Citation. Derdiarian v. Felix Contracting Corp., 52 N.Y.2d 784, 417 N.E.2d 1010, 436 N.Y.S.2d 622 (N.Y. 1980)
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Brief Fact Summary.
After suffering an epileptic seizure, the driver of a car crashed into the Defendant, Felix Contracting Corp.’s (Defendant), worksite and hit the Plaintiff, Derdiarian (Plaintiff), who was severely burned by liquid enamel as a result.
Synopsis of Rule of Law.
Intervening acts of a third person do not automatically sever liability between the plaintiff and the defendant. The liability survives if the intervening act is a normal or foreseeable consequence of the circumstances created by the defendant’s negligence.
The Plaintiff was severely burned while working as a subcontractor on street repairs. The accident occurred when the driver of an automobile traveling down the street where Plaintiff was working suffered an epileptic seizure and hit the Plaintiff causing him to fly through the air. When the Plaintiff landed, liquid enamel was splattered on his face and body. The Plaintiff became engulfed in flames.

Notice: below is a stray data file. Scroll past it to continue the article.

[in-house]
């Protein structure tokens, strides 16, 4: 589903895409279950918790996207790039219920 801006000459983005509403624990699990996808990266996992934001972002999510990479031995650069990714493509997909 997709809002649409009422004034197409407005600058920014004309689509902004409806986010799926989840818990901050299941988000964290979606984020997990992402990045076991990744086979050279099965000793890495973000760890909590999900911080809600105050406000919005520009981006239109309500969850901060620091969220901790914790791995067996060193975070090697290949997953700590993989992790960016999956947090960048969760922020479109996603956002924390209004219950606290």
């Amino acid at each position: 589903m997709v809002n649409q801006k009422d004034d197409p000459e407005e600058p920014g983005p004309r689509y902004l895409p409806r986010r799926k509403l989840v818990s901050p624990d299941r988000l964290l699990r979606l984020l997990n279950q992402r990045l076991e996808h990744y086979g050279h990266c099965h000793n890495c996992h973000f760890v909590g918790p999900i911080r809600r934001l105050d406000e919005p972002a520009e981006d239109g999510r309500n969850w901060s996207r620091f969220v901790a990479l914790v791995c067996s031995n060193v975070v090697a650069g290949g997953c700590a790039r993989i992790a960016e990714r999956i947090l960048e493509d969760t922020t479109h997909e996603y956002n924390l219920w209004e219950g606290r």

Whether the intervening act of the car accident severs the Defendant contractor’s liability.
The injury to the Plaintiff is a foreseeable consequence of the negligence of the defendant.
The Defendant was negligent in not properly protecting the worksite where the Plaintiff was working. It is a naturally foreseeable consequence that a car might enter the worksite and injure a worker. The precise nature of the injury need not be foreseeable. The fact that a car could enter the unprotected worksite is a natural, normal and foreseeable risk created by the Defendant’s failure to protect the site.